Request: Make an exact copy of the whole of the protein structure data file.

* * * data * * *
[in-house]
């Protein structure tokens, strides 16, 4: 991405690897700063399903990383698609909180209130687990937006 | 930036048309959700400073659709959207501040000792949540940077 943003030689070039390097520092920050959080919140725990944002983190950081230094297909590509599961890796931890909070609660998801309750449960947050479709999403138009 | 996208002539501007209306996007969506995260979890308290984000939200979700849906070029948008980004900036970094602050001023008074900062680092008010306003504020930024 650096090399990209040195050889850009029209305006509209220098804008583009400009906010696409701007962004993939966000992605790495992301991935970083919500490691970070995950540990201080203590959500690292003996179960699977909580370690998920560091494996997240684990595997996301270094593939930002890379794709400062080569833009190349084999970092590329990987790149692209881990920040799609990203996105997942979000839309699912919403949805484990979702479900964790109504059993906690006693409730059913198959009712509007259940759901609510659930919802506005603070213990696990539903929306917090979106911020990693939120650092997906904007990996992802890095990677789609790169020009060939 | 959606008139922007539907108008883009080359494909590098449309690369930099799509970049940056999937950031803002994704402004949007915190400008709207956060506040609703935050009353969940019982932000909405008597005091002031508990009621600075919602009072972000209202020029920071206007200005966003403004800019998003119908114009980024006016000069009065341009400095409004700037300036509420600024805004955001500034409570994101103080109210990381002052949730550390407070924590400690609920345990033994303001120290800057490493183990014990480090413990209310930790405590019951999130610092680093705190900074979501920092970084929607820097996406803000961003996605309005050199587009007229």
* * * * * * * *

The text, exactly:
[in-house]
């Protein structure tokens, strides 16, 4: 991405690897700063399903990383698609909180209130687990937006 | 930036048309959700400073659709959207501040000792949540940077 943003030689070039390097520092920050959080919140725990944002983190950081230094297909590509599961890796931890909070609660998801309750449960947050479709999403138009 | 996208002539501007209306996007969506995260979890308290984000939200979700849906070029948008980004900036970094602050001023008074900062680092008010306003504020930024 650096090399990209040195050889850009029209305006509209220098804008583009400009906010696409701007962004993939966000992605790495992301991935970083919500490691970070995950540990201080203590959500690292003996179960699977909580370690998920560091494996997240684990595997996301270094593939930002890379794709400062080569833009190349084999970092590329990987790149692209881990920040799609990203996105997942979000839309699912919403949805484990979702479900964790109504059993906690006693409730059913198959009712509007259940759901609510659930919802506005603070213990696990539903929306917090979106911020990693939120650092997906904007990996992802890095990677789609790169020009060939 | 959606008139922007539907108008883009080359494909590098449309690369930099799509970049940056999937950031803002994704402004949007915190400008709207956060506040609703935050009353969940019982932000909405008597005091002031508990009621600075919602009072972000209202020029920071206007200005966003403004800019998003119908114009980024006016000069009065341009400095409004700037300036509420600024805004955001500034409570994101103080109210990381002052949730550390407070924590400690609920345990033994303001120290800057490493183990014990480090413990209310930790405590019951999130610092680093705190900074979501920092970084929607820097996406803000961003996605309005050199587009007229």